Failure to Consider Consequences
● Looking at the plan, there is a significant increase in population density. However, I did not see anything that has to do with increasing the capacity of our public schools which are already strained.
● The current infrastructure cannot support parking for this density and there are also no sites for elementary, middle, or high school options that are already bursting to support this type of growth.
● The existing multi-family units occupying this plot already do not have sufficient parking, often times overflowing onto adjacent residential streets. How will parking for increased housing density and building heights be accommodated for the proposed new buildings and the surrounding single family homes?
● This is an upzoning commensurate with the 1979 Metro density decision, without any of the requisite planning or financing for all the new residents it will bring in, not to mention the havoc to residents who will be uprooted, representing all income levels and demographic groups.
● It appears that constructing this part of the proposed street grid will require demolishing 129 units of the Ft Strong Apts and Villas which are market affordable and 4 houses on N Cleveland St. Beside being unneeded and costly, the building a new street grid would eliminate a lot of affordable housing. The handful of committed affordable units developers include in new high rises won’t make up for the loss. With no benefits and substantial negative impacts, the notion of a new east-west street grid should be dropped.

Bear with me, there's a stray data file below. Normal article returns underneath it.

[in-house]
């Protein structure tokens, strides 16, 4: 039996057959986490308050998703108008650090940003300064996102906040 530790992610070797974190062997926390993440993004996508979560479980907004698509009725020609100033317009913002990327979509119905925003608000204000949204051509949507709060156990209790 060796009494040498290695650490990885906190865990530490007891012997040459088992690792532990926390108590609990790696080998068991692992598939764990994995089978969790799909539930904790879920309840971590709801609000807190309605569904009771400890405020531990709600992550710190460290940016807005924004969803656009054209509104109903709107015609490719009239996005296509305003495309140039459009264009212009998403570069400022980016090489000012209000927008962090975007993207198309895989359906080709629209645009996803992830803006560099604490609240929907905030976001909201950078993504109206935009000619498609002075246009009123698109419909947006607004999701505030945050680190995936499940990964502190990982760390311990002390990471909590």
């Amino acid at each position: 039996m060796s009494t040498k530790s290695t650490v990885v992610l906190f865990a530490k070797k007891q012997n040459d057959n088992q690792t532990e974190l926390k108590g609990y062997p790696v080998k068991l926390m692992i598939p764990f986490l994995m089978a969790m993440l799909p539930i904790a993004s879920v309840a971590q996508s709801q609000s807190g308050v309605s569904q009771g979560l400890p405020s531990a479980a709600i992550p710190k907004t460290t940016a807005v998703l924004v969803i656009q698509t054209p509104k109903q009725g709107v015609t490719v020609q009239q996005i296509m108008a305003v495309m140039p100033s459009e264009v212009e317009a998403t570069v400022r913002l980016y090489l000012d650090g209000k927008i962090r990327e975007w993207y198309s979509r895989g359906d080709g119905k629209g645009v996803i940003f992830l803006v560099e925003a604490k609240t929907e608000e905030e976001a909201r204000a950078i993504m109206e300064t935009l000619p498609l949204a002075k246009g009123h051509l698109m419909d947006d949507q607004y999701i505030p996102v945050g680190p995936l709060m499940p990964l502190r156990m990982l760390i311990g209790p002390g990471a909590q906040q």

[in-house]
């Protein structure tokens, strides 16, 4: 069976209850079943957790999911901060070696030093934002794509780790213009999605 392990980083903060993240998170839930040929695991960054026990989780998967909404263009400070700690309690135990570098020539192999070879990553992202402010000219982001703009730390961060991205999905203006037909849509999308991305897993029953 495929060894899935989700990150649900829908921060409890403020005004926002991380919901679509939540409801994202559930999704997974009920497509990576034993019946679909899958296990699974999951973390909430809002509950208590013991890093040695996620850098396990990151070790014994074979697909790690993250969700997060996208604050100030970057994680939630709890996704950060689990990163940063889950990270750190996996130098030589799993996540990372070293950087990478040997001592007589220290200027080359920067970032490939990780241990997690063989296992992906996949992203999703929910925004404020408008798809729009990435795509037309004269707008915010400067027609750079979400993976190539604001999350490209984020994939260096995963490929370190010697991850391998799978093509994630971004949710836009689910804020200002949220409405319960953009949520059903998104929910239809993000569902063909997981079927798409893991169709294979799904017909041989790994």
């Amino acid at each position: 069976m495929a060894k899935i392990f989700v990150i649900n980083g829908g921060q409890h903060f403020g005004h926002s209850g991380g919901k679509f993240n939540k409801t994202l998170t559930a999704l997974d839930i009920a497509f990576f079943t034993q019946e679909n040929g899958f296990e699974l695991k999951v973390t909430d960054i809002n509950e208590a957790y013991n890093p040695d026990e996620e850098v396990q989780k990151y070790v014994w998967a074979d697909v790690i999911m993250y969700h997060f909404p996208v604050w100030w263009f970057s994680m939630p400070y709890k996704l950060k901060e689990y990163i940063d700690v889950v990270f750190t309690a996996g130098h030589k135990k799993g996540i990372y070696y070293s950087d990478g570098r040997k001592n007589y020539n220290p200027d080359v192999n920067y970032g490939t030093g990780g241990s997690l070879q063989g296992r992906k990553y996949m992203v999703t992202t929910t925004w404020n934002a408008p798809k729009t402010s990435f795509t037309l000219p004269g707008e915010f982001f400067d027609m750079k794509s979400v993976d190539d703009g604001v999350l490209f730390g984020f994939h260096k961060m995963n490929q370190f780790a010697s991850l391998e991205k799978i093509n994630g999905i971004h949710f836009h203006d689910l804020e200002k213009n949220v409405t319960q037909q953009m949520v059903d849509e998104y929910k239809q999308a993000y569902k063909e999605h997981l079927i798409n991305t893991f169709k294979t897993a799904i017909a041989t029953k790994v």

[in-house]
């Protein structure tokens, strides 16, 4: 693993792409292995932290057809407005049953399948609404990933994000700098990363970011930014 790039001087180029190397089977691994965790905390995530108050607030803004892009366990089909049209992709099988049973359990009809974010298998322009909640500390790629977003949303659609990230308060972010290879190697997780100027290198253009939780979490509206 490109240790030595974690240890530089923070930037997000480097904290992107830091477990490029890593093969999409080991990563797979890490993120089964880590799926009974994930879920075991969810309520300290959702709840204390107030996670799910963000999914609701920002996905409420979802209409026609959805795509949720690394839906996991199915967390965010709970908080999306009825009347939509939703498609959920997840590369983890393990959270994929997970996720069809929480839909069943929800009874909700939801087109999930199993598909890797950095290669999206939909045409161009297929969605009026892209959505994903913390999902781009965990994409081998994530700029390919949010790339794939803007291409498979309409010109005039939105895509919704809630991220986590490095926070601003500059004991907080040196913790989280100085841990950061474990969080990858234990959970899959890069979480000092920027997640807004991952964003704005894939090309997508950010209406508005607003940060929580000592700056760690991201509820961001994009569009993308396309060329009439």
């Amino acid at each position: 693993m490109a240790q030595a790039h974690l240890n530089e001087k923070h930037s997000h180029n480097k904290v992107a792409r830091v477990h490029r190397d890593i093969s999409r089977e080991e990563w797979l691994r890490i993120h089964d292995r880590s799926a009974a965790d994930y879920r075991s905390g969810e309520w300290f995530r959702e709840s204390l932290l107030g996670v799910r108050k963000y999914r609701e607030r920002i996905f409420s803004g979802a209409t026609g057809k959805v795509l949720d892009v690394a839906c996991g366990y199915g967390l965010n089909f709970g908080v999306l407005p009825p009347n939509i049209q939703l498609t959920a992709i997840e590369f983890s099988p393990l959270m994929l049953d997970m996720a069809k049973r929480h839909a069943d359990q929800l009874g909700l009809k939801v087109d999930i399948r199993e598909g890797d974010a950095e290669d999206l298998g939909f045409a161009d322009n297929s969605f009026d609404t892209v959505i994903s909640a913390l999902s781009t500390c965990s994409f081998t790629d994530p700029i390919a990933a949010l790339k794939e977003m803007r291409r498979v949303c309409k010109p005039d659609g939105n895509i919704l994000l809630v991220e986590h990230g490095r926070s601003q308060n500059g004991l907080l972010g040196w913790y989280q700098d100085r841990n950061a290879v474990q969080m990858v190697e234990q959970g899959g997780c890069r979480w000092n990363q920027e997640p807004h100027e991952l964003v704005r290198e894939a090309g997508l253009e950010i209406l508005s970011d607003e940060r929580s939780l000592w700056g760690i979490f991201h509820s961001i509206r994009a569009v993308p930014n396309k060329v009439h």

● Replacing a single story strip mall and surface parking lot with housing for people and more amenities makes sense to me. However, it only makes sense if there are complimentary increases in ALL of the infrastructure, services and amenities that would make living there worthwhile: schools, sewers, transit connectivity etc.
● My concern is that the developers would be making the short term profits from any redevelopment while the taxpayers would be on the hook for the long term expenses of upkeep and maintenance of all of the supporting infrastructure and services.

Puzzlement About Motivation
● …the process has not properly identified the primary goal (more units per acre, more units for those identified as part of affordable housing study, more units for those earning 100% of AMI, more units for retail at higher rents)… And it does not indicate what the impact on other populations living there now will be.
● The “whims” that seem to be dictating these scenarios are the developers, along with the county’s insatiable lust for more tax revenue. “Wealthy” homeowners (a lot of us aren’t — hence the air quotes) don’t have anything to say about it, apparently. In fact, some whose houses are in the proposed “consolidation” area are hearing this for the first time. If you allow upzoning, your fate is in the developers’ hands, and I’ve got news for you — they’re not going to build you a more affordable apartment.